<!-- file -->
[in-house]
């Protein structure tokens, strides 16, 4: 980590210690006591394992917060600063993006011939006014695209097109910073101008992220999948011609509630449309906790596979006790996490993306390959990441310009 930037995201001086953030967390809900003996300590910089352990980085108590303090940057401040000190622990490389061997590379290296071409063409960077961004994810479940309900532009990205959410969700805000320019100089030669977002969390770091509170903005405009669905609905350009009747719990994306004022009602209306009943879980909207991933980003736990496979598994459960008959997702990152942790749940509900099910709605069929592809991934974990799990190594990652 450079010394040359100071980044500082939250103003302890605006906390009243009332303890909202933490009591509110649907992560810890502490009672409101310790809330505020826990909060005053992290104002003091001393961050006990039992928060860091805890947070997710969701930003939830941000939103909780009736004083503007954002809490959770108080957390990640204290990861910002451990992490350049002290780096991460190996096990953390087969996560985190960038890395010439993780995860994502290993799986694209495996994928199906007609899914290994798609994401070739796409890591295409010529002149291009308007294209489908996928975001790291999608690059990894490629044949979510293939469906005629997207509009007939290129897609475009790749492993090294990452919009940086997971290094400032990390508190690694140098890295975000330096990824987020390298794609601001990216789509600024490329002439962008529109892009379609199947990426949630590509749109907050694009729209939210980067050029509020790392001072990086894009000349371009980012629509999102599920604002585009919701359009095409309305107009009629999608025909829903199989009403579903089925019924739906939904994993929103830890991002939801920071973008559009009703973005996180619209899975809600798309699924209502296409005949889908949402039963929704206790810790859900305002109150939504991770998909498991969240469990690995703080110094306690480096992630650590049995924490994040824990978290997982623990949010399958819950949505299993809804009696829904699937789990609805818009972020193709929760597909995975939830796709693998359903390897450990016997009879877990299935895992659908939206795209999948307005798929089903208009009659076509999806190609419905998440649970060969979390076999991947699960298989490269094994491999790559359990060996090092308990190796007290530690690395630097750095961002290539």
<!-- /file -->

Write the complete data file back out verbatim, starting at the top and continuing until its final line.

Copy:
[in-house]
């Protein structure tokens, strides 16, 4: 980590210690006591394992917060600063993006011939006014695209097109910073101008992220999948011609509630449309906790596979006790996490993306390959990441310009 930037995201001086953030967390809900003996300590910089352990980085108590303090940057401040000190622990490389061997590379290296071409063409960077961004994810479940309900532009990205959410969700805000320019100089030669977002969390770091509170903005405009669905609905350009009747719990994306004022009602209306009943879980909207991933980003736990496979598994459960008959997702990152942790749940509900099910709605069929592809991934974990799990190594990652 450079010394040359100071980044500082939250103003302890605006906390009243009332303890909202933490009591509110649907992560810890502490009672409101310790809330505020826990909060005053992290104002003091001393961050006990039992928060860091805890947070997710969701930003939830941000939103909780009736004083503007954002809490959770108080957390990640204290990861910002451990992490350049002290780096991460190996096990953390087969996560985190960038890395010439993780995860994502290993799986694209495996994928199906007609899914290994798609994401070739796409890591295409010529002149291009308007294209489908996928975001790291999608690059990894490629044949979510293939469906005629997207509009007939290129897609475009790749492993090294990452919009940086997971290094400032990390508190690694140098890295975000330096990824987020390298794609601001990216789509600024490329002439962008529109892009379609199947990426949630590509749109907050694009729209939210980067050029509020790392001072990086894009000349371009980012629509999102599920604002585009919701359009095409309305107009009629999608025909829903199989009403579903089925019924739906939904994993929103830890991002939801920071973008559009009703973005996180619209899975809600798309699924209502296409005949889908949402039963929704206790810790859900305002109150939504991770998909498991969240469990690995703080110094306690480096992630650590049995924490994040824990978290997982623990949010399958819950949505299993809804009696829904699937789990609805818009972020193709929760597909995975939830796709693998359903390897450990016997009879877990299935895992659908939206795209999948307005798929089903208009009659076509999806190609419905998440649970060969979390076999991947699960298989490269094994491999790559359990060996090092308990190796007290530690690395630097750095961002290539």